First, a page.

Nikolai Pavlovich Sablin

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Nikolai Pavolvich Sablin
Nikolai Pavlovich Sablin.jpg
Born(1880-04-16)April 16, 1880
Mykolaiv, Russian Empire
DiedAugust 21, 1937(1937-08-21) (aged 57)
Paris, France
Allegiance Russian Empire
Russia White Movement
Service/branch Russia Navy
Years of service1898–1917
RankCaptain 1st Rank
Commands heldImperial Yacht Standart
Battles/warsRusso-Japanese War
World War I
Russian Civil War
For the Revolutionary please see Nikolai Sablin

Nikolai Pavlovich Sablin (Russian: Николай Павлович Саблин) (16 April 1880 – 21 August 1937) was an officer in the Imperial Russian Navy

Sablin was born into a naval family in Mykolaiv. His father was Vice Admiral Pavel Sablin and his brother was Admiral Mikhail Sablin.

Sablin graduated from the Marine Cadet Corps in 1898 and fought in the suppression of the Boxer rebellion in China in 1899-1900. During the Russo-Japanese War of 1904-1905, Sablin was an officer on the cruiser Almaz. From 1906 to 1914 he served on the Imperial Yacht Standart,[1] eventually becoming her commander. In 1914. Sablin became the naval Aide de camp to Tsar Nicholas II[2][3] and later in World War I commanded a battalion of the Russian Guard. He was dismissed from service after the February Revolution and joined the White Russian forces in Ukraine and South Russia.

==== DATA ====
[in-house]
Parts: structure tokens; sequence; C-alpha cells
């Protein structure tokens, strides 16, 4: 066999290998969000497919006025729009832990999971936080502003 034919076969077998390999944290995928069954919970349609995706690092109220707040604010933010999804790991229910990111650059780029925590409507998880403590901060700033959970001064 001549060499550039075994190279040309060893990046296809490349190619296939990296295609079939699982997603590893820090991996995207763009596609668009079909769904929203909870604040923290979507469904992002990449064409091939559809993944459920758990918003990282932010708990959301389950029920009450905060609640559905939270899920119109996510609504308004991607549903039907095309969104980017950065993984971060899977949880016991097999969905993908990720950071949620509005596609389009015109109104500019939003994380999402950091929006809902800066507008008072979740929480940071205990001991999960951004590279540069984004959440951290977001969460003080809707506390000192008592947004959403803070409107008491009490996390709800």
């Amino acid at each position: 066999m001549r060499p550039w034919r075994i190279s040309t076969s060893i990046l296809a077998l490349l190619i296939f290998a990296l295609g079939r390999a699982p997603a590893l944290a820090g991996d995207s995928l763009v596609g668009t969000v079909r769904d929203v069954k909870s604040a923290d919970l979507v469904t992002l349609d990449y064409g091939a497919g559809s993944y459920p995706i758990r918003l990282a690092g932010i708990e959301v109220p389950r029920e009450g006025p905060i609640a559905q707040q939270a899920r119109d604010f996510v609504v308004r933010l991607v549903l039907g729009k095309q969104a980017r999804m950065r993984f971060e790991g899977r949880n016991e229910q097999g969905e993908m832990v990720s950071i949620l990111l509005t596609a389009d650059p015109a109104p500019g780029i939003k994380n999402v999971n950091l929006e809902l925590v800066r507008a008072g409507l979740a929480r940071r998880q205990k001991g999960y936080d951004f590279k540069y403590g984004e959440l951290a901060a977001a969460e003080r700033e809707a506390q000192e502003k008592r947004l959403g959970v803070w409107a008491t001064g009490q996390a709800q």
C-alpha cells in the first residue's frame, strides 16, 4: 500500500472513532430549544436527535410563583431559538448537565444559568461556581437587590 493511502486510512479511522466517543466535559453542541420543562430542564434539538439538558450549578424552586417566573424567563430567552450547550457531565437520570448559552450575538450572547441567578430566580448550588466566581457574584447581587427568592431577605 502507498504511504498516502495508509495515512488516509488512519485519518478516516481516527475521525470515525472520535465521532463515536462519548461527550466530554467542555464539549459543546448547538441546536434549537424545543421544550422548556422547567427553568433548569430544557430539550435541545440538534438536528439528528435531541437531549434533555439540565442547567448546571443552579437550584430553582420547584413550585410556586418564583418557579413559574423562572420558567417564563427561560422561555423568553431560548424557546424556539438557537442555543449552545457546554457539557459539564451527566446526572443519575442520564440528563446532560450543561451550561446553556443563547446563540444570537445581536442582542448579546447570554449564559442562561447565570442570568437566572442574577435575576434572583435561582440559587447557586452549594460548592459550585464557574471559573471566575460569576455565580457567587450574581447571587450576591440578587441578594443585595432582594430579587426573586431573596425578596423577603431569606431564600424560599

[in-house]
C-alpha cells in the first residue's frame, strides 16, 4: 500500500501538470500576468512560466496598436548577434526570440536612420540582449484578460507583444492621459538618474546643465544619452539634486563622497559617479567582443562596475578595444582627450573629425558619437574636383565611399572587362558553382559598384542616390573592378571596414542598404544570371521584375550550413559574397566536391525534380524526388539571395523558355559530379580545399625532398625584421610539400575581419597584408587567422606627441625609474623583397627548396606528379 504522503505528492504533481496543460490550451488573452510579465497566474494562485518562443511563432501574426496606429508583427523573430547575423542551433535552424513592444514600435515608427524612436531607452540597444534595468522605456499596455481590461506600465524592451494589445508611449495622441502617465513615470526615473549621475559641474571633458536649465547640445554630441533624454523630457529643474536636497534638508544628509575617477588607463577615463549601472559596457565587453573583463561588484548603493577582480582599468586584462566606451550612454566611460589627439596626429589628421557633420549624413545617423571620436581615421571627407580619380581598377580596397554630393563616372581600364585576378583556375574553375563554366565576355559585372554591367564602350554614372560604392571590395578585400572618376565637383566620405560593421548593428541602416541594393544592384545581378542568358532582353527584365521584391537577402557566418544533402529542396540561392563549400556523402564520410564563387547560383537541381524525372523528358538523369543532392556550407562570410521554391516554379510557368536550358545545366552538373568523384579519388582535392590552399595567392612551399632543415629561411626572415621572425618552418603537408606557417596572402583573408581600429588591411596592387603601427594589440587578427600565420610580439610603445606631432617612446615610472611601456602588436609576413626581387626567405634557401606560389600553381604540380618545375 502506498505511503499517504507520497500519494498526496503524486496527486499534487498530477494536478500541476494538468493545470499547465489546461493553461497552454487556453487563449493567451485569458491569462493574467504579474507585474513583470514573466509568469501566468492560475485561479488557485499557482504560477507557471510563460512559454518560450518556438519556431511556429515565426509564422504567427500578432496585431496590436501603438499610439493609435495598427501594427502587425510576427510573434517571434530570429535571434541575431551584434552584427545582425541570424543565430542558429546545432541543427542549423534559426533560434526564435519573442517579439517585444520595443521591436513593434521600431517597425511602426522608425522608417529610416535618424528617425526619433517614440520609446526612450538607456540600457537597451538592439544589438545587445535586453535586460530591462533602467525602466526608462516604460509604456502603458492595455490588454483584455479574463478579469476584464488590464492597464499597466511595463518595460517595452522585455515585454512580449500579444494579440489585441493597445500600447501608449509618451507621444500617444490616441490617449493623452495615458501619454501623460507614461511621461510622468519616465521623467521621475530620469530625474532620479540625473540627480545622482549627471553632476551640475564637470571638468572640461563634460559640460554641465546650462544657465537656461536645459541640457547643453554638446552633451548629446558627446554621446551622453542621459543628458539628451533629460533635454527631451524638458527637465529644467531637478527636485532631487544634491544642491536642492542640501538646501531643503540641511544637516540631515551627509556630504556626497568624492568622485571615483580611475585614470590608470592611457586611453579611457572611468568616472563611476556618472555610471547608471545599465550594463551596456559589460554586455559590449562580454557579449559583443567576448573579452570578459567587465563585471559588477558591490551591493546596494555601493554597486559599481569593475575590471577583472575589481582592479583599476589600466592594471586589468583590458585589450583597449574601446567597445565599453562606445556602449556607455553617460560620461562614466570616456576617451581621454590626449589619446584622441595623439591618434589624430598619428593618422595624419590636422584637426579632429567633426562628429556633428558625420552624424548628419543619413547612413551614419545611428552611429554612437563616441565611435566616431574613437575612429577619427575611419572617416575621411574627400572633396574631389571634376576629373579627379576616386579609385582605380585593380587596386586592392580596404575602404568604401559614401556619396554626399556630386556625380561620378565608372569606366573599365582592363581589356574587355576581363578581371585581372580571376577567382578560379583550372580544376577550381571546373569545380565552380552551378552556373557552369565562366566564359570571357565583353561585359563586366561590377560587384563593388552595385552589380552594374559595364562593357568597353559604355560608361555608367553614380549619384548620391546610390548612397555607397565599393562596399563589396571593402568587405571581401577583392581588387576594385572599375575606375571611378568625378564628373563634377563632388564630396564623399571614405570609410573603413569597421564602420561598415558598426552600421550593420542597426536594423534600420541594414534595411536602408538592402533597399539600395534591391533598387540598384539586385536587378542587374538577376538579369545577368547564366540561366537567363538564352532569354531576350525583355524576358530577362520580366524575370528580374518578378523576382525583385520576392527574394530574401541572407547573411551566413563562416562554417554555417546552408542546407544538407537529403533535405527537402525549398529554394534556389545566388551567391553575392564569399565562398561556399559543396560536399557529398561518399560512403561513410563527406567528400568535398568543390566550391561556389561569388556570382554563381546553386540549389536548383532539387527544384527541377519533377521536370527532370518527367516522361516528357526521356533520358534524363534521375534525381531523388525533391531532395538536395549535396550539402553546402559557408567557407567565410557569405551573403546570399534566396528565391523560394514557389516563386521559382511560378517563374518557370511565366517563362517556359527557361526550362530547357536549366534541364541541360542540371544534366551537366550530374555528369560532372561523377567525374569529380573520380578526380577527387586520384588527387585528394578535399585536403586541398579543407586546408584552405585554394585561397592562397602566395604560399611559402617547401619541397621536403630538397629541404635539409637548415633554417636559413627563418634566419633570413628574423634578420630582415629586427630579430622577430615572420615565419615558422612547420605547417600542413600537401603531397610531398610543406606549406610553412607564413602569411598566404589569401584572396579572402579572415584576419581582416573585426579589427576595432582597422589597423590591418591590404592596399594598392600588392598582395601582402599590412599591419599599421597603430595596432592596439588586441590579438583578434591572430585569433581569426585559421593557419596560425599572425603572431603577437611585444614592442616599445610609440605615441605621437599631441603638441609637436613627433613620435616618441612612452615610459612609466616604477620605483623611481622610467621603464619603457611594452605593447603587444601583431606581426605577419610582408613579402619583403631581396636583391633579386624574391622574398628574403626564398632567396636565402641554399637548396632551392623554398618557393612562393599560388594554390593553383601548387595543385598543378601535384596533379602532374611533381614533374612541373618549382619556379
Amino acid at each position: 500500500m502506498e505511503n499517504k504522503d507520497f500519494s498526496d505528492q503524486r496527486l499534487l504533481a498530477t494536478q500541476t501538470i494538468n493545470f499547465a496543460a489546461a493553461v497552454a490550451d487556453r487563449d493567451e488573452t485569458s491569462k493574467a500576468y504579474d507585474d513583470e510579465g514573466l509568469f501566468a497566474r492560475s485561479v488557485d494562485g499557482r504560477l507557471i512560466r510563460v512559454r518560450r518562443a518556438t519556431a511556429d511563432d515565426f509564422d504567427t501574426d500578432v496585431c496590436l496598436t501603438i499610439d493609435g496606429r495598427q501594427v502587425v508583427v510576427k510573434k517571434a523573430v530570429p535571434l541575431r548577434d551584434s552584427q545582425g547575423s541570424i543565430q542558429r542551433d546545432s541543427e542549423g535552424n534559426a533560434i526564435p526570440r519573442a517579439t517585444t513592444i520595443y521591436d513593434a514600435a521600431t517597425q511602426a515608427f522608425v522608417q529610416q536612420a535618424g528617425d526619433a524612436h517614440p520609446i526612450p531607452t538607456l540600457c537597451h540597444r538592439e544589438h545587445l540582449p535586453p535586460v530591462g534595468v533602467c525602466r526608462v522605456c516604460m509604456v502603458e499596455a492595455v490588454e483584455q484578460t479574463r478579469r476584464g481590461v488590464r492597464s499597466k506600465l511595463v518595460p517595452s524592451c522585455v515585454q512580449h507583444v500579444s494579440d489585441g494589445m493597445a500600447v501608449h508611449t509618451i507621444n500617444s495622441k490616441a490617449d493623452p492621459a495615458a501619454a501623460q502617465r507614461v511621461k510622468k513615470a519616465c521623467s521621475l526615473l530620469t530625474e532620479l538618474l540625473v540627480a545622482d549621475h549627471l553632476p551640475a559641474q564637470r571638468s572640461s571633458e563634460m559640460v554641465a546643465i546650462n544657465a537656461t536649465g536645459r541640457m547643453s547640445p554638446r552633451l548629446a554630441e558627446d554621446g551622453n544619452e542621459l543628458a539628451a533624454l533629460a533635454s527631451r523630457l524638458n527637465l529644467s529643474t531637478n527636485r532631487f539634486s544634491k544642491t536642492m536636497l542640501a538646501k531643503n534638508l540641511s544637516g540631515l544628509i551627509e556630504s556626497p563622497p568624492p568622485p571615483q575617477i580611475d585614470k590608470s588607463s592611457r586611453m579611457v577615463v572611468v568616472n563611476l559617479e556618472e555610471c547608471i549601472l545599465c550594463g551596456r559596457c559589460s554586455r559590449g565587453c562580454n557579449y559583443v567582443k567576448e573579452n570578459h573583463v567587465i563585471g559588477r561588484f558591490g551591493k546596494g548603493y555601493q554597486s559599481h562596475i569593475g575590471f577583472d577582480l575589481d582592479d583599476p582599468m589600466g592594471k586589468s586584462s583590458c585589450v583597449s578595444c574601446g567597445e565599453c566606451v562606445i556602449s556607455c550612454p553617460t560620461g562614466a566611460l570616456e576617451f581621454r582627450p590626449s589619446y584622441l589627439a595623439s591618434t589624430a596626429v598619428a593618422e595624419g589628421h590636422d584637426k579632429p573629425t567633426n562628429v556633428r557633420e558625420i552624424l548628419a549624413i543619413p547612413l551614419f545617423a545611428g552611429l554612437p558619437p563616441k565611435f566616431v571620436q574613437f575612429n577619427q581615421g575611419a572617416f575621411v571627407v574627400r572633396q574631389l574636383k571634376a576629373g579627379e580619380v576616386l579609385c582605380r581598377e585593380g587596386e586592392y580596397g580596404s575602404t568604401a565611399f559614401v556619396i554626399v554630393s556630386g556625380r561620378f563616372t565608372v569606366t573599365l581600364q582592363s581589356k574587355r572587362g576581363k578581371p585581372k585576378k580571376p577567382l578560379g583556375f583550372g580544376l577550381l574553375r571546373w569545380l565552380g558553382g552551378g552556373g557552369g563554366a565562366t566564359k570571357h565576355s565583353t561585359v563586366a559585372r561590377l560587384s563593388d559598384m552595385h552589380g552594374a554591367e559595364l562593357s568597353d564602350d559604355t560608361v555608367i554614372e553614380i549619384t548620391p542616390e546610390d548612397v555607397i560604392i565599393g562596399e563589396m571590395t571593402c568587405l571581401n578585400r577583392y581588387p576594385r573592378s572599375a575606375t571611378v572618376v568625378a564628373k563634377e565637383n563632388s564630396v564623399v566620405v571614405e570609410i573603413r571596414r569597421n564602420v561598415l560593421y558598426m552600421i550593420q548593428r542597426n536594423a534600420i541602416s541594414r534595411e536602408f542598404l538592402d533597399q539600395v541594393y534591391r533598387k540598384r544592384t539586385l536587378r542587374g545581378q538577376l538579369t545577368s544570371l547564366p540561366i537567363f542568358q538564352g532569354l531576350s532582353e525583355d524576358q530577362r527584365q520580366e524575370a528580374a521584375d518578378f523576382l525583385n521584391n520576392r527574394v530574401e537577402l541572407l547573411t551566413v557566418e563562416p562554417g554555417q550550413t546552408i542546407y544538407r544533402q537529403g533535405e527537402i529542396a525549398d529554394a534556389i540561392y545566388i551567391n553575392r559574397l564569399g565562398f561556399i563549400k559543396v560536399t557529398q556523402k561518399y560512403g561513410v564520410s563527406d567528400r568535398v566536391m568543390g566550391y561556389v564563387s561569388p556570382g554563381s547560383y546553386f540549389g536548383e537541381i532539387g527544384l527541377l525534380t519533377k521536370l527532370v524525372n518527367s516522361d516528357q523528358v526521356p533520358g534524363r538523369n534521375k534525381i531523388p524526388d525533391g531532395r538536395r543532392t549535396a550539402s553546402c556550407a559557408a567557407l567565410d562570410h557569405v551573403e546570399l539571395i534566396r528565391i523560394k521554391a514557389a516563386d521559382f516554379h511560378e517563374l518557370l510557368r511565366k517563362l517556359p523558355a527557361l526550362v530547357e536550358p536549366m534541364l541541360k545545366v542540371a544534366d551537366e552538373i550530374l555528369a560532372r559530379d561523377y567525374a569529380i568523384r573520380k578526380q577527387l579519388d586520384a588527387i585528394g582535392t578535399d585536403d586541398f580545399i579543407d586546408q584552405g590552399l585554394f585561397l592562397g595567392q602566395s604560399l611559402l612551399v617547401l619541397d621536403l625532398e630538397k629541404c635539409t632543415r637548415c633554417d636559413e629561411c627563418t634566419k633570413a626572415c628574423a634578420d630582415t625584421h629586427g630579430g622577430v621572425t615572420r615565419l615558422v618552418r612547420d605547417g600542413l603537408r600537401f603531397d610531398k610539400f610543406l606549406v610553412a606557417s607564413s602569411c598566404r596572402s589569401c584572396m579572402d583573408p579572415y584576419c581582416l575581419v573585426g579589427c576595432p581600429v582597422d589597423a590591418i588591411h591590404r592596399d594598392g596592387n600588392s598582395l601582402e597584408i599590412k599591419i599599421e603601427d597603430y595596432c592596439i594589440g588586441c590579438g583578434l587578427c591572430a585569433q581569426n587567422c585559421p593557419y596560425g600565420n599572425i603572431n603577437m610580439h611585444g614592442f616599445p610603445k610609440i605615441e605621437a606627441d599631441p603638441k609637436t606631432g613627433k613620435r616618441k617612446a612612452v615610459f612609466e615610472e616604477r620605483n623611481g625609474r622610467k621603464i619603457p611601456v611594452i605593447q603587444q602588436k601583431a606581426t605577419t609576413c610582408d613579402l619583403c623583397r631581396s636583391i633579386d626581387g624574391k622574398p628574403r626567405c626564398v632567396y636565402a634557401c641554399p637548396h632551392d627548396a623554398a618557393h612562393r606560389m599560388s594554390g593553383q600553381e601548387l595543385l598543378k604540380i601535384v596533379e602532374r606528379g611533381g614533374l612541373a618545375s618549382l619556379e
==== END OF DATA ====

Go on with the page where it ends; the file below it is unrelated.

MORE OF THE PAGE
Sablin was evacuated from Crimea in 1921 and subsequently lived in Constantinople, Berlin and Paris.[4] He was a prominent member of Russian Exile organisations. Before his death, he wrote his memoirs together with Roman Borisovich Gul detailing his experiences with the Russian Imperial family. Sablin died in Paris and was buried in the Sainte-Geneviève-des-Bois Russian Cemetery.


  • This Article is translated from Russian Wikipedia
  • Волков С. В. Офицеры флота и Морского ведомства. М., 2004
  • Page in Russian from Hronos


  1. ^ Radzinsky, Edvard (2010). The Rasputin File. New York: Knopf Doubleday Publishing Group. p. 94. ISBN 978-0-385-48910-2.
  2. ^ Hamburg, Gary M. (2021). Russia in War and Revolution: The Memoirs of Fyodor Sergeyevich Olferieff. Hoover Press. ISBN 978-0-8179-2366-2.
  3. ^ Radzinsky, Edvard (2011). The Last Tsar: The Life and Death of Nicholas II. New York: Knopf Doubleday Publishing Group. p. 138. ISBN 978-0-385-46962-3.
  4. ^ Ellis, Stephen C. (2020). The Russian Baltic Fleet in the Time of War and Revolution, 1914–1918: The Recollections of Admiral S N Timiryov. Barnsley: Seaforth Publishing. p. 209. ISBN 978-1-5267-7702-7.